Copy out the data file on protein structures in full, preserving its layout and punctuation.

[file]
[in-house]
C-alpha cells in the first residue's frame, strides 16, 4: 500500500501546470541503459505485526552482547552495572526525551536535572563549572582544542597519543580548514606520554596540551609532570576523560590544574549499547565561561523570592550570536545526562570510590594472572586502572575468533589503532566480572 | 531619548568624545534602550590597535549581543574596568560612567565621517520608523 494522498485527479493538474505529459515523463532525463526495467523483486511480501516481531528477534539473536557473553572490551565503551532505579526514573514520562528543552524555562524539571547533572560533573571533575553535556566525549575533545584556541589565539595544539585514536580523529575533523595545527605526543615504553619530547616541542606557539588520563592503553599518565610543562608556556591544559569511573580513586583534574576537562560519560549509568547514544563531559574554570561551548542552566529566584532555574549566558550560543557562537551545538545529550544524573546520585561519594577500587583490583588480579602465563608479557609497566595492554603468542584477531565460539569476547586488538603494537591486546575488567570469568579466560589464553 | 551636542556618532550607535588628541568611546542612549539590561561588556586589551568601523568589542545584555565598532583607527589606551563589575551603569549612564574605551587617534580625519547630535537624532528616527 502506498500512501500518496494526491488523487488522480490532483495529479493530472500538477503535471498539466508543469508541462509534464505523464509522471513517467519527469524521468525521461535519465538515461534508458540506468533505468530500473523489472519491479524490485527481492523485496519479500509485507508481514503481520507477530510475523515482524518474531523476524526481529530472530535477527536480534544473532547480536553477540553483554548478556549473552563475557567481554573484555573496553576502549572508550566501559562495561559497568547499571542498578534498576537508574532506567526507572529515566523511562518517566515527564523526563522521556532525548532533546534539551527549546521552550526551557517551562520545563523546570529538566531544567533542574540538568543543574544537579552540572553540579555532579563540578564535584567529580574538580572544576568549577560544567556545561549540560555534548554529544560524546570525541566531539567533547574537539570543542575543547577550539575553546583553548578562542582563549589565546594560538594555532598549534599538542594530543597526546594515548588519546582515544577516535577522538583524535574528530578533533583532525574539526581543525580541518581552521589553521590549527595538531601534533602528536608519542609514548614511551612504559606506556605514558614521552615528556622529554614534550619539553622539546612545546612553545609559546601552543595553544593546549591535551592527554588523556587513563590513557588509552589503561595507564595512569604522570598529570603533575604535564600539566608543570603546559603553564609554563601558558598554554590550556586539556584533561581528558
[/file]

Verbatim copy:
[in-house]
C-alpha cells in the first residue's frame, strides 16, 4: 500500500501546470541503459505485526552482547552495572526525551536535572563549572582544542597519543580548514606520554596540551609532570576523560590544574549499547565561561523570592550570536545526562570510590594472572586502572575468533589503532566480572 | 531619548568624545534602550590597535549581543574596568560612567565621517520608523 494522498485527479493538474505529459515523463532525463526495467523483486511480501516481531528477534539473536557473553572490551565503551532505579526514573514520562528543552524555562524539571547533572560533573571533575553535556566525549575533545584556541589565539595544539585514536580523529575533523595545527605526543615504553619530547616541542606557539588520563592503553599518565610543562608556556591544559569511573580513586583534574576537562560519560549509568547514544563531559574554570561551548542552566529566584532555574549566558550560543557562537551545538545529550544524573546520585561519594577500587583490583588480579602465563608479557609497566595492554603468542584477531565460539569476547586488538603494537591486546575488567570469568579466560589464553 | 551636542556618532550607535588628541568611546542612549539590561561588556586589551568601523568589542545584555565598532583607527589606551563589575551603569549612564574605551587617534580625519547630535537624532528616527 502506498500512501500518496494526491488523487488522480490532483495529479493530472500538477503535471498539466508543469508541462509534464505523464509522471513517467519527469524521468525521461535519465538515461534508458540506468533505468530500473523489472519491479524490485527481492523485496519479500509485507508481514503481520507477530510475523515482524518474531523476524526481529530472530535477527536480534544473532547480536553477540553483554548478556549473552563475557567481554573484555573496553576502549572508550566501559562495561559497568547499571542498578534498576537508574532506567526507572529515566523511562518517566515527564523526563522521556532525548532533546534539551527549546521552550526551557517551562520545563523546570529538566531544567533542574540538568543543574544537579552540572553540579555532579563540578564535584567529580574538580572544576568549577560544567556545561549540560555534548554529544560524546570525541566531539567533547574537539570543542575543547577550539575553546583553548578562542582563549589565546594560538594555532598549534599538542594530543597526546594515548588519546582515544577516535577522538583524535574528530578533533583532525574539526581543525580541518581552521589553521590549527595538531601534533602528536608519542609514548614511551612504559606506556605514558614521552615528556622529554614534550619539553622539546612545546612553545609559546601552543595553544593546549591535551592527554588523556587513563590513557588509552589503561595507564595512569604522570598529570603533575604535564600539566608543570603546559603553564609554563601558558598554554590550556586539556584533561581528558